The server may be programmed to keep some temporary information about the user on hand, identified by a session ID. That session ID is passed down to the browser with each returned page so that when the next request arrives, the server program can tie together requests that come from a single browser. Some server programs that assemble pages on the fly for each visitor (such as amazon.com) populate the href attributes of all intrasite links with the session ID so that the server can keep passing the ID along from page to page. It may sound a bit crude, but it is much more bandwidth-efficient than maintaining a full-time connection between server and browser (or between thousands of browsers at any instant for a popular public site).
Navigation menus that pop up or drop down from some steady user interface element (such as a pseudo-menu bar or tab) are incredibly space-efficient. Rather than list dozens of choices in a navigation panel on a page, only top-level categories are visible by default. Rolling the mouse over one of the category names makes a nested list of relevant destinations suddenly appear out of the ether. This is a user interface concept that all Windows, Mac, and X Window System users can readily identify and know how to use.
Every DHTML guru and his cat has created a menuing system that takes advantage of element visibility and positioning in Version 4 browsers and later. I don't know if the world needs yet another pop-up menu system, but a DHTML cookbook would not be complete without one. One insurmountable hurdle is that a single design cannot fit all situations. Every site designer has a different look in mind when envisioning a menu system, and design requires far more fiddling with cookbook-style code than applying a different style sheet set. The goal, then, is not to create a be-all, end-all menuing system. Instead, focus on producing standards-compatible code for as simple a system as possible (using a DHTML library described more fully in Chapter 13), which is flexible enough to be tweaked for lots of different looks and situations.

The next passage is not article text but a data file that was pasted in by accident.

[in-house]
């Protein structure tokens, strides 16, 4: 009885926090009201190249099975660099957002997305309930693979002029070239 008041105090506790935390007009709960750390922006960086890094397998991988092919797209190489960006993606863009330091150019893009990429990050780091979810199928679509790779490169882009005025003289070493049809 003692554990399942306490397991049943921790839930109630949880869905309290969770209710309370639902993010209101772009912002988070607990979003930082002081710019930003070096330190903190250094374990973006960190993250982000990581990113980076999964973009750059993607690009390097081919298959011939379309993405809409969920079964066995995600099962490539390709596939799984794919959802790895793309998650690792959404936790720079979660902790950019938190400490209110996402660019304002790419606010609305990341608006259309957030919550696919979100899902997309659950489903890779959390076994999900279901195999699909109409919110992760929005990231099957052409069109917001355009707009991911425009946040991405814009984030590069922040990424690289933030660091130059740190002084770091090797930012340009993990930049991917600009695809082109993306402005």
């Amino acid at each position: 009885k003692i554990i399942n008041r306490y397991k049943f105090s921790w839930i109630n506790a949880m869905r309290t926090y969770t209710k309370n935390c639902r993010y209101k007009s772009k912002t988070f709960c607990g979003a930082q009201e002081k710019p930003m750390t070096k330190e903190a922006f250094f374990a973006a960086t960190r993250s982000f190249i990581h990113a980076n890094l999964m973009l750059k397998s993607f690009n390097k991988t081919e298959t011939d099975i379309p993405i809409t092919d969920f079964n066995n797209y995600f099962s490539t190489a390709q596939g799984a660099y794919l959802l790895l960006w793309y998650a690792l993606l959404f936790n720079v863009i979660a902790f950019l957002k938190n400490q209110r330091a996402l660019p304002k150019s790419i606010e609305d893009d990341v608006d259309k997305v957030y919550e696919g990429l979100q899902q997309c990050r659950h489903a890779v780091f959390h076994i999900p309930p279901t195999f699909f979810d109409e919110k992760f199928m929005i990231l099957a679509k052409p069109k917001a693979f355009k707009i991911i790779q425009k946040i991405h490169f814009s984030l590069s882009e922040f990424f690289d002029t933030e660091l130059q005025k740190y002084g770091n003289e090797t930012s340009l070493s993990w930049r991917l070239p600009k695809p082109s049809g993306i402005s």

Some of the recipes in this and subsequent chapters rely on a body of unseen data being accessible to the page's scripts. Depending on your specific application, the data may be static, or it may be dynamic data pulled from a database and assembled into a form suitable for download to the browser.